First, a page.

Andy Murray will use his protected ranking to enter the Australian Open in 2019, as he continues his comeback from a long-term hip injury.
The Brit returned to the sport in June but ended his season in September – playing at just six events in an injury-hit season.
After a training block in Philladelphia with reconditioning specialist Bill Knowles, Murray has been gearing up for his comeback in the New Year, where he is set to begin at the Brisbane International.
A matter of weeks later, Murray will be joining the worlds biggest stars in Melbourne for the first Grand Slam of the year after making use of his protected ranking.
What is a protected ranking?
Murray is currently the world No. 259 but is listed in the tournament entry list as world No. 2 along with 2009 champion Rafael Nadal due to his protected ranking.
The idea of a protected ranking is to look after players who suffer long-term injuries.
With the ATP rankings only lasting a year, players can seriously tumble down the leaderboard as a result of an extended absence through injury.
Protected ranking rules (from ATP)
A player may petition the Executive Chairman & President for an Entry Protection when he is physically injured and does not compete in any tennis event for a minimum period of six months. The written petition must be received within six months of his last tournament.
The Entry Protection shall be a position in the ATP Rankings, as determined by the players average ATP Rankings position during the first three months of his injury. The Entry Protection shall be for entry into the main draw or qualifying competition or for special exempt consideration. The Entry Protection shall not be used for seeding purposes, Lucky Loser consideration or for entry into the Nitto ATP Finals.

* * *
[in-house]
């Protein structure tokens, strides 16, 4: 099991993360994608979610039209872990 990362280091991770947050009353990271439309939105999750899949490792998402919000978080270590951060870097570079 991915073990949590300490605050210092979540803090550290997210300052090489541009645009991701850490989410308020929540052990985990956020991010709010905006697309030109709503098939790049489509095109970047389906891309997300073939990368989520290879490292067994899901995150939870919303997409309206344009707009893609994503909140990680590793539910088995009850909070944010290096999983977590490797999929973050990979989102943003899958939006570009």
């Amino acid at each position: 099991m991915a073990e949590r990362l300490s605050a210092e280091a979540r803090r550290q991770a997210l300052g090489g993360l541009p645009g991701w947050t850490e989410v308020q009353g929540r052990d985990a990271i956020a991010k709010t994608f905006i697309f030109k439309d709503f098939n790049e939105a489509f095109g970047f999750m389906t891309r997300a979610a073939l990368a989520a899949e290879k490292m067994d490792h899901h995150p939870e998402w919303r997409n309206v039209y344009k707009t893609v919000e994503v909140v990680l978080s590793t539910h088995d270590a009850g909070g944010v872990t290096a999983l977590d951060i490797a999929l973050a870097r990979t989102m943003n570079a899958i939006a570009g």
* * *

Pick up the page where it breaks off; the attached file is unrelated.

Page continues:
The Entry Protection shall be in effect for either the first nine tournaments that the player competes in using the Entry Protection (excluding wild cards and entries as a Direct Acceptance with his current position in the ATP Rankings) or for the period up to nine months beginning with the first tennis event that the player competes in, whichever occurs first.
If a player is physically injured and does not compete in any tennis event for a period of twelve (12) months or longer, the entry protection shall be in effect for the first twelve (12) singles tournaments and the first twelve (12) doubles tournaments that the player competes in using the entry protection (excluding wild cards and entries as a direct acceptance with his current position in the ATP Rankings) or for the period up to twelve (12) months beginning with the first tennis event, including Special Events – Exhibitions, that the player competes in, whichever occurs first.
So the protected ranking allows players to enter tournaments with the average rankings position of their first three months of injury.
In Murrays case, although he was world No. 1 when he competed at Wimbledon in July 2017, his ranking had slipped to No. 3 by October so his average ranking was No. 2.
So will Andy Murray be the No. 2 seed at the Australian Open?
No. Protected rankings only get you into the tournament, but are not used to determine a players seeding.
Grand Slams do have the authority to adjust the seedings if they see fit, with Wimbledon famously seeding Serena Williams following her return from pregnancy this year.
It is rare for them to do so, though, and Murray wont be seeded down under.
As an unseeded player, Murray could face anyone in the first round, including the likes of Roger Federer, Novak Djokovic and Nadal.